Bacteriocin

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Bacteriocins are proteinaceous toxins produced by bacteria to inhibit the growth of similar or closely related bacterial strain(s). They are typically considered to be narrow spectrum antibiotics, though this has been debated.[1] They are phenomenologically analogous to yeast and paramecium killing factors, and are structurally, functionally, and ecologically diverse.

Bacteriocins were first discovered by A. Gratia in 1925.[2][3] He was involved in the process of searching for ways to kill bacteria, which also resulted in the development of antibiotics and the discovery of bacteriophage, all within a span of a few years. He called his first discovery a colicine because it killed E. coli.

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Classification of bacteriocins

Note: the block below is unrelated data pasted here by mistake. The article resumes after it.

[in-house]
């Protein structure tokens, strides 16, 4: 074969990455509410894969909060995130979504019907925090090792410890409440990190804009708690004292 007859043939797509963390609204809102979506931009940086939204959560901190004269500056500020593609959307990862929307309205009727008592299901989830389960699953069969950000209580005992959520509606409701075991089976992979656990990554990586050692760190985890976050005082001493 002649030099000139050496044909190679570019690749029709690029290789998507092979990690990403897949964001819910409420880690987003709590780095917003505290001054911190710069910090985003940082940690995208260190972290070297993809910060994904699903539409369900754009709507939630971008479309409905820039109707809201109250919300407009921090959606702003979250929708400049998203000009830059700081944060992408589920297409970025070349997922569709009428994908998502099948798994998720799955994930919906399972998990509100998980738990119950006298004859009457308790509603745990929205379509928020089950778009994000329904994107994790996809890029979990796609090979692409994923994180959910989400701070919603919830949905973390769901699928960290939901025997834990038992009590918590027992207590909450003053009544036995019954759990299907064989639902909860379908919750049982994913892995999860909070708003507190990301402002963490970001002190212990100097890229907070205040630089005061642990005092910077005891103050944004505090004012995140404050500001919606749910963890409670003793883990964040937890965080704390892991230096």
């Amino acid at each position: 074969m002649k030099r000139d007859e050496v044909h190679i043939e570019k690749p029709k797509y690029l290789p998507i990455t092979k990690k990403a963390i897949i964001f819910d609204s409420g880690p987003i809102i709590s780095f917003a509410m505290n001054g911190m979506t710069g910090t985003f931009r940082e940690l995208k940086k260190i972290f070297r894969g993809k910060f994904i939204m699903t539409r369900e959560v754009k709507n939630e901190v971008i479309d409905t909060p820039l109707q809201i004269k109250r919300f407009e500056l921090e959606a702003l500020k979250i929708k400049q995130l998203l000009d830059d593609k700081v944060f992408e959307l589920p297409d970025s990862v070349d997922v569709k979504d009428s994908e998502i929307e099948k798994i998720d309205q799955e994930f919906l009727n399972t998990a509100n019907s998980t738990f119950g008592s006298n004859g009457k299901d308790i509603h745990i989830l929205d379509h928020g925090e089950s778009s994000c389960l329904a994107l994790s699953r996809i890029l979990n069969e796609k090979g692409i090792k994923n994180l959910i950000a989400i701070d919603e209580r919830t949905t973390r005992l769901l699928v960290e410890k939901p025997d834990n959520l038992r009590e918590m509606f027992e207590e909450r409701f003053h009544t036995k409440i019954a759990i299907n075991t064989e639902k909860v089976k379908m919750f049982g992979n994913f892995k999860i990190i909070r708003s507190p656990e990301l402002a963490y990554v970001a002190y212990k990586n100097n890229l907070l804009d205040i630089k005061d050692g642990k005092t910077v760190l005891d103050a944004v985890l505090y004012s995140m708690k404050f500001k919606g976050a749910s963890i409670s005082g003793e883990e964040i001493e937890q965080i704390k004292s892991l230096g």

Bacteriocins are categorized in several ways, including producing strain, common resistance mechanisms, and mechanism of killing. There are several large categories of bacteriocin which are only phenomenologically related. These include the bacteriocins from gram-positive bacteria, the colicins [4], the microcins, and the bacteriocins from Archaea. The bacteriocins from E. coli are called colicins (formerly called 'colicines,' meaning 'coli killers'). They are the longest studied bacteriocins. They are a diverse group of bacteriocins and do not include all the bacteriocins produced by E. coli. For example the bacteriocins produced by Staphylococcus warneri are called as warnerin[5] or warnericin. In fact, one of the oldest known so-called colicins was called colicin V and is now known as microcin V. It is much smaller and produced and secreted in a different manner than the classic colicins. The bacteriocins of lactic acid-fermenting bacteria are called lantibiotics.[citation needed]

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